The filmmakers were able to brew up a surreal concoction of staged movie scenes featuring the killers themselves among traditional documentary footage. The mix of gangster film, musical, horror movie and documentary makes for a surreal experience that feels more truthful than most documentaries. The Act of Killing takes an exploration into the depths of the soul of men corrupted by heinous acts to a whole other level.
Oppenheimer said he prefers the extended cut of the film, a near-three-hour odyssey into the heart of remorse and revelation unlike most anyone will ever see, which can be found on the home video release. He notes one of the film’s executive producers also prefers this longer cut to the U.S. theatrical cut: the famed documentary filmmaker Werner Herzog (the other noteworthy executive producer is Errol Morris).
The director also noted that some of the subjects of his film have seen this extended cut. “Anwar [Congo] was very, very moved by it. He was silent from a long time after watching it, a little bit tearful, and he said, ‘This film shows what it is like to be me. I am grateful to have had the chance to finally express feelings that I have been discouraged from acknowledging for so many years.’”
Oppenheimer noted he and Congo, who he filmed over the course of five years, have remained in touch, “and always will because we’ve been on such a painful, intimate and ultimately transformative journey.”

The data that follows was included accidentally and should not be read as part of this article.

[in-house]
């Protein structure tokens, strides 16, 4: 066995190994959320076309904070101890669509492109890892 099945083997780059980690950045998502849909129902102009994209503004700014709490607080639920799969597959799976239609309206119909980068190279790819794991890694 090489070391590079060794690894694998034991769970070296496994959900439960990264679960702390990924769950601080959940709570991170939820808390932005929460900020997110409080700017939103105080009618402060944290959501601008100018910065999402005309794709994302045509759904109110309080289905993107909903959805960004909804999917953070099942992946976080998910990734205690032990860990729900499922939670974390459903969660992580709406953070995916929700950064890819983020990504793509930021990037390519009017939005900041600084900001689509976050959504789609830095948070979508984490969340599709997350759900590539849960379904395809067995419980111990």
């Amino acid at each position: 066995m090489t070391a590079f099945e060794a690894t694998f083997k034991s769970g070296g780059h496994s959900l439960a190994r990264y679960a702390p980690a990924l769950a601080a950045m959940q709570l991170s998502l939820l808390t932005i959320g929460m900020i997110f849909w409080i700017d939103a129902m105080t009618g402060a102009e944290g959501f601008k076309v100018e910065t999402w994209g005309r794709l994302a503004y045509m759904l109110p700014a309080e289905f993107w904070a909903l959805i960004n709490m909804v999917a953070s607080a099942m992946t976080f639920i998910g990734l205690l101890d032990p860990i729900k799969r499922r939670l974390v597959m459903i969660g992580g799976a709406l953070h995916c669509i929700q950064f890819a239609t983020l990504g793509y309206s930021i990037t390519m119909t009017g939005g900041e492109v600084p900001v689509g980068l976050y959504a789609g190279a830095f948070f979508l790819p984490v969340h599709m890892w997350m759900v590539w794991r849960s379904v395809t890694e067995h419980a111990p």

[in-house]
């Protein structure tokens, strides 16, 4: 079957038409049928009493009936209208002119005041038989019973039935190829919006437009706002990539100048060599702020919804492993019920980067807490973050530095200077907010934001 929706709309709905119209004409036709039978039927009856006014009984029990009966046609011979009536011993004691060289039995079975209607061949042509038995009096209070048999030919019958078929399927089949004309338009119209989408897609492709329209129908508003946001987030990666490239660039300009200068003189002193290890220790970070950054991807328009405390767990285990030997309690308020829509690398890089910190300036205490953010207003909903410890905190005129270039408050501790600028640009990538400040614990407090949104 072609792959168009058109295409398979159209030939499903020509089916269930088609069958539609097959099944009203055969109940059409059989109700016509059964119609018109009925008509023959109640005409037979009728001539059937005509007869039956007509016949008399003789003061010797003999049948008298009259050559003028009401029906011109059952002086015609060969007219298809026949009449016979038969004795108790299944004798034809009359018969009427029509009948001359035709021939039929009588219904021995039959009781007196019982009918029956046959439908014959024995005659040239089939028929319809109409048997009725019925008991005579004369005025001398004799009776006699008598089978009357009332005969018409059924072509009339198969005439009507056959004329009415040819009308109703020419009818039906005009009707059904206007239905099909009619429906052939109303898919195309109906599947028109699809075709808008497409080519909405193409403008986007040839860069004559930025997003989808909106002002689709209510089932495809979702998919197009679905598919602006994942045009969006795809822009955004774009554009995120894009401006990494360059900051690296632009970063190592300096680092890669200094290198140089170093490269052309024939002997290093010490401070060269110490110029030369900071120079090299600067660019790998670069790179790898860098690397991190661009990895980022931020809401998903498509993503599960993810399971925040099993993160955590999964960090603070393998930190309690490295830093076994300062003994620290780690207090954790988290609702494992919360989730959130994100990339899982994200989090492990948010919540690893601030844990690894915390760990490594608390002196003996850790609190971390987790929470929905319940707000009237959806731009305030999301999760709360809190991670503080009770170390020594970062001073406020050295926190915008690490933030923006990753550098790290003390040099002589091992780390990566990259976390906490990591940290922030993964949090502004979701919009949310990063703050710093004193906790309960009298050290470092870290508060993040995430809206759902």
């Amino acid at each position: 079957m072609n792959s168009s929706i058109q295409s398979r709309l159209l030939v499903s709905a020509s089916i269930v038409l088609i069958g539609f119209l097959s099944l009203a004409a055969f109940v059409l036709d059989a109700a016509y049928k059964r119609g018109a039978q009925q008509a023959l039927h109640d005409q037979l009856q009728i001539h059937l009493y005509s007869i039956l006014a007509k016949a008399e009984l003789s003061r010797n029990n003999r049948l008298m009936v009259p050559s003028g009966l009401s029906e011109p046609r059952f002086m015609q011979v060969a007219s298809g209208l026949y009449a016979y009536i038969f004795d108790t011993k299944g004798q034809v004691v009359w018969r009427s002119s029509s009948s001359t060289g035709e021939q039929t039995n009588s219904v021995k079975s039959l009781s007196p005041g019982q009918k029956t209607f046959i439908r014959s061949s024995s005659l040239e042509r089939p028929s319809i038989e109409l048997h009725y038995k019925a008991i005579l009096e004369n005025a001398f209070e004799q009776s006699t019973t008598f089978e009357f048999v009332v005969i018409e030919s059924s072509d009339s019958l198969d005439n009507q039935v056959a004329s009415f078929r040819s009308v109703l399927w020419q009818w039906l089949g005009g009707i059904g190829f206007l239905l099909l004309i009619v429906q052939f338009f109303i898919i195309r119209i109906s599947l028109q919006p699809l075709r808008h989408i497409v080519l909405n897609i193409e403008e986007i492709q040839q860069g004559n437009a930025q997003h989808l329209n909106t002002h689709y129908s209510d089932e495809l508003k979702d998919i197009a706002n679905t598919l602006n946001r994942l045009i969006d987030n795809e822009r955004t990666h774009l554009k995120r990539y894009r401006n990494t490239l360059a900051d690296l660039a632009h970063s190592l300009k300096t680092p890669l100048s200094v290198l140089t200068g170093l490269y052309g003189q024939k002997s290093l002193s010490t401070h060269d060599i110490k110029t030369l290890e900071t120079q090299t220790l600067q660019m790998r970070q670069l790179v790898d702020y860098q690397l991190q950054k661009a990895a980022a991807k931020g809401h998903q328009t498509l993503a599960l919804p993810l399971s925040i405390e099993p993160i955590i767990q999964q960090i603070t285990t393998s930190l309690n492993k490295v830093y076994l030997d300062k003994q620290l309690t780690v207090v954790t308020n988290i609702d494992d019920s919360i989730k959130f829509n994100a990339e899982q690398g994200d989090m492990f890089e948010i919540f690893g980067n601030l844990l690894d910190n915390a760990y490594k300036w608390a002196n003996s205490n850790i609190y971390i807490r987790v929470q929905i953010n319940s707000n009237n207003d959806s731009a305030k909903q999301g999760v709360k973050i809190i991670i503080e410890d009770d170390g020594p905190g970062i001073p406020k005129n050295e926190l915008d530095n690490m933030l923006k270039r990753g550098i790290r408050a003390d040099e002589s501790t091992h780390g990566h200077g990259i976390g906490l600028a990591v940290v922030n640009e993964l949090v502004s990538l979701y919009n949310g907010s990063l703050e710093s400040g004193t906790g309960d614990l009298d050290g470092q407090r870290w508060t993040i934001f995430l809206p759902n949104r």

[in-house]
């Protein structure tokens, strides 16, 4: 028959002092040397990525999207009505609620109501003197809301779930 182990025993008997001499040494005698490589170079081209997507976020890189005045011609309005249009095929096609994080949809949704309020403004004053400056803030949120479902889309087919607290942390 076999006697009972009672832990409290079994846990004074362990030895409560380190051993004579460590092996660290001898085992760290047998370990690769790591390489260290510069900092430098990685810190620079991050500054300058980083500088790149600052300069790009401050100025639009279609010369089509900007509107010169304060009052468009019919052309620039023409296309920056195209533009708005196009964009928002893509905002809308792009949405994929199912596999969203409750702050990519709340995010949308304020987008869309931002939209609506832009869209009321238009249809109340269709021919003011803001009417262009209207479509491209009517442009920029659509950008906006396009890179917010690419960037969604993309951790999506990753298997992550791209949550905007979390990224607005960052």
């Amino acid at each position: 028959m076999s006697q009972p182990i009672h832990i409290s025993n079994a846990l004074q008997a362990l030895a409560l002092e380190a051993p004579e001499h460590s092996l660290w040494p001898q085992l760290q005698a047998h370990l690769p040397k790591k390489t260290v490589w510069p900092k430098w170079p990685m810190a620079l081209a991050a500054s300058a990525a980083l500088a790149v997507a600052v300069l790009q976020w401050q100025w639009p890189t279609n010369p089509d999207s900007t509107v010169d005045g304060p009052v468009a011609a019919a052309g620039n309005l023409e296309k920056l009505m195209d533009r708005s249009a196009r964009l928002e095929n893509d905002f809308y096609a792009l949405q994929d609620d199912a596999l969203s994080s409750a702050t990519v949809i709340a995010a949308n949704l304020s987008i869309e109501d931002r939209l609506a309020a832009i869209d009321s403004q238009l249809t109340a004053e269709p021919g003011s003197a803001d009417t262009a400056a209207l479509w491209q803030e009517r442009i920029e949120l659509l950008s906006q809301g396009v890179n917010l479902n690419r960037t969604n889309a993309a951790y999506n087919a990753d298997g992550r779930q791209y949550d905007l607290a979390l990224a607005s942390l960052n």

Then there was Herman Koto, who never hesitated to dress in drag during many of the staged scenes. “Herman has seen the film and loves the film,” said Oppenheimer. “Herman, over the course of the film, fell in love with acting, developed an actor’s loyalty to the truth. A good actor has to have a loyalty to the moral and emotional truth of any situation that she or he is acting in. He does.”
Oppenheimer said Koto also came to his own revelation about the group he belonged to, the sort-of neo-fascist Pancasila Youth, which still hold rallies celebrating the killings to this day. “He became more disillusioned with Pancasila Youth because he came to understand more and more deeply the horror upon which it’s all built. So he’s been very supportive of the film.”
Someone Oppenheimer did not bother showing the film to was Adi Zulkadry. He explained, “He recognizes in the film exactly what the film will do and decides to leave the film for that reason, and he has high connections with the paramilitary leadership in Indonesia, and I was worried that if he saw the film he could start lobbying against the film and that could jeopardize our plan for distributing the film in Indonesia and could make it unsafe for people to screen the film … All high-ranking political leaders who appear in the film inevitably hate the film, as well as they should, or else it would mean I didn’t do my job.”
Though, throughout the Act of Killing, the filmmakers keep the implications of U.S. culpability to these killings on a subtle level in the film, juxtaposing destitute neighborhoods and the fancy malls tourists and the upper class frequent in Jakarta, it’s not lost on Oppenheimer that there was something culturally criminal at play here. Therefore, there could be some poetic justice if the film indeed wins the Oscar, come March 2. “There could be a whole film made, certainly a book written, about the U.S.’s role in supporting the genocide,” he said. “but that would be a historical film. The Act of Killing is not a film about the past. It’s a film about today. It’s about how the past is abused in the present … The moral and cultural vacuum of sort of rampant capitalism and consumerism. The alienation, the hollowness of consumerism is a character that haunts the whole movie.”
*Also nominated for best documentary feature was another Indie Ethos favorite, Cutie and the Boxer (Film Review: ‘Cutie and the Boxer’ looks beyond art for the heart of a long-term relationship)